Apr 21
Kid Taking Test

Educating Students with Disabilities in the Time of COVID–19: Lily and Michael’s Story

As COVID-19 leads more and more states to close their schools for the rest of the year, we’re reaching out to families and teachers of students with disabilities across the country to learn how remote education is working. Are you a family member or a teacher in this situation? Fill out our survey to share your story.

Lily*, Maryland

Lily is a young professional who, along with her parents and husband, helps care for a teenage brother, Michael, who is deaf and has autism. She spoke to the Center while several members of her family were fighting respiratory symptoms, sharing their challenges, frustrations, and the ways they’re finding light in a dark time.

What services does your brother receive during the school day under normal circumstances, and how have they been adapted for COVID-19?

Michael attends a high school for students who are deaf and receives services inclusive of 1:1 support during the school day, transition planning focused on functional life skills, and a modified approach to homework. So far, his remote services are just starting to kick into gear. In the meantime, my parents and I have worked with him on functional, practical life skills like food preparation, but in the coming weeks, teachers are planning to pre-record general lessons and we are going to adapt them to be more suitable for Michael.

How are you explaining this situation to your brother, and what are his personal concerns with the disruption in his routine?

We are trying to take practical approaches in explaining the situation to him. For example, my dad is emphasizing the need to stay six feet away from each other and is using the tiles on their kitchen floor to measure the distance when they are in that room together. Michael has been watching the news, specifically The Daily Moth, which is run by a man who is also deaf. This has been an incredible resource, as he gets the news in his first language, American Sign Language (ASL). 

Michael understands that people are getting sick and that we all need to be careful, but the scary reality of it—how many people are dying, the economic impact, etc., is not easy for him to grasp. The biggest concern he’s expressed is the people around him being sick. 

He is very empathetic, and honestly, it’s the trait I love most about him. Empathy is what will get us through this unusual time.  

How are you managing the immediate logistical challenges posed by the lack of a normal school routine for your brother?

Three of the four adults in my family work from home, which is a huge relief and a recognized privilege in a time like this. The fact that my brother has three adults around to help maintain a sense of structure will be a good thing, but like many families, this has been an adjustment for us for a number of reasons. Some of us are sick, and it’s all happening so fast. We’re still processing how to make the best of a hard situation. We are worried about getting and/or carrying COVID-19, so part of taking extra precaution means spending time away from each other. My husband and I live five minutes away from my parents and Michael and we usually see each other all the time, so this has been strange for us.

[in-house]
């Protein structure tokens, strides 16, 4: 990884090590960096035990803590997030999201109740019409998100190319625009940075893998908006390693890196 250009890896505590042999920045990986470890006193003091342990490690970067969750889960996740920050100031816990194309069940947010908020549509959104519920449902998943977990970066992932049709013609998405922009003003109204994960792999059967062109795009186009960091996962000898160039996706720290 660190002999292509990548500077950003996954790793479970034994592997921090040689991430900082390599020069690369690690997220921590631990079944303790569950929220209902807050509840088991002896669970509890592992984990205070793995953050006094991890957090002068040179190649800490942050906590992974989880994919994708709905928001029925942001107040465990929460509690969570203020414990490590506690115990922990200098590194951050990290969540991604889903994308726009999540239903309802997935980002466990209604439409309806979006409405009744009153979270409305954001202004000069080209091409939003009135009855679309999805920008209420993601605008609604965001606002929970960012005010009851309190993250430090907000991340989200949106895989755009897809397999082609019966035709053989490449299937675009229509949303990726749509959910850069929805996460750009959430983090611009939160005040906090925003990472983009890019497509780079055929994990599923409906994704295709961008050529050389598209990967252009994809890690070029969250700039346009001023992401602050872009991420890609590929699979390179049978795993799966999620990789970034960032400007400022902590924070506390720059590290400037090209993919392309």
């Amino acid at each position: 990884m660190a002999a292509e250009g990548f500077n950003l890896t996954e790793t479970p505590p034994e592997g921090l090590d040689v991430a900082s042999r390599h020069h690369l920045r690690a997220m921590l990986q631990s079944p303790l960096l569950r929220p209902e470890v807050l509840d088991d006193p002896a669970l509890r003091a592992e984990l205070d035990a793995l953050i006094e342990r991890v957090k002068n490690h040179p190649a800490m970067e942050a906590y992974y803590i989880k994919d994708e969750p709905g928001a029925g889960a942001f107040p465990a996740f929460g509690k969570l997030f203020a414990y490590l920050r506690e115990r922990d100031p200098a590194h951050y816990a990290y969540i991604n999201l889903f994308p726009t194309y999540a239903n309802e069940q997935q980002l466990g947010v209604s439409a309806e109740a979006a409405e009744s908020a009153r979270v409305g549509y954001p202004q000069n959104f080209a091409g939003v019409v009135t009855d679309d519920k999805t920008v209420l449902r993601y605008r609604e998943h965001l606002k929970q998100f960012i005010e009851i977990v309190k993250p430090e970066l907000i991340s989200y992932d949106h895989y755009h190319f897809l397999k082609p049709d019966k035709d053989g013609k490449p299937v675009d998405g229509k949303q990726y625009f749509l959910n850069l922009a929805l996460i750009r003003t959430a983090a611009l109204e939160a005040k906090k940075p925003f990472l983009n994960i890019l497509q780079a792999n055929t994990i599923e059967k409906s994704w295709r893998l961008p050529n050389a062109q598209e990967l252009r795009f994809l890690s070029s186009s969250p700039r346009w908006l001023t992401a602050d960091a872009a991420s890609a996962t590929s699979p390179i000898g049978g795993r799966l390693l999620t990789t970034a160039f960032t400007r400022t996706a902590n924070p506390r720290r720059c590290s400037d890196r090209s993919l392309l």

What do you wish others understood about the difficulties of navigating this unprecedented time with a family member with a disability?

This is not an “extended spring break” for many families like ours. Sure, at the beginning it’s fun to have a break from school, but many working-class families do not have the time or capacity to provide their children with the same level of 1:1 support they get in school. 

Students with disabilities tend to rely heavily on structure, and many families are not able to provide that structure right now. Kids without disabilities often have more capacity to learn independently, and online distance learning approaches can be easier for them to adjust to. For students with disabilities, the playing field is not level. For many families of students with disabilities, this transition will consist of being in survival mode and simply trying to get through each day and provide their child with the care he or she needs. 

Finding the Light 

We are trying to focus on the kind of interactive activities we’ve always done with him that are part fun, part of everyday life, and partly an attempt to keep his learning going. We’ve been discussing the implications of the coronavirus, such as food running out of stores, and he’s been helping with lots of baking and preserving vegetables before they go bad.  

Our parents are both in their 60s and are taking advantage of early opening hours at our local grocery store. My brother is so that his mom is taking him with her when she goes super early tomorrow morning. I’m proud that he’s finding little joys in the midst of a crazy time

Since our interview, Lily’s family members have recovered from their symptoms and continue to work to keep Michael engaged and learning—and to balance keeping him informed with staying positive.

*All names in this series are changed for confidentiality.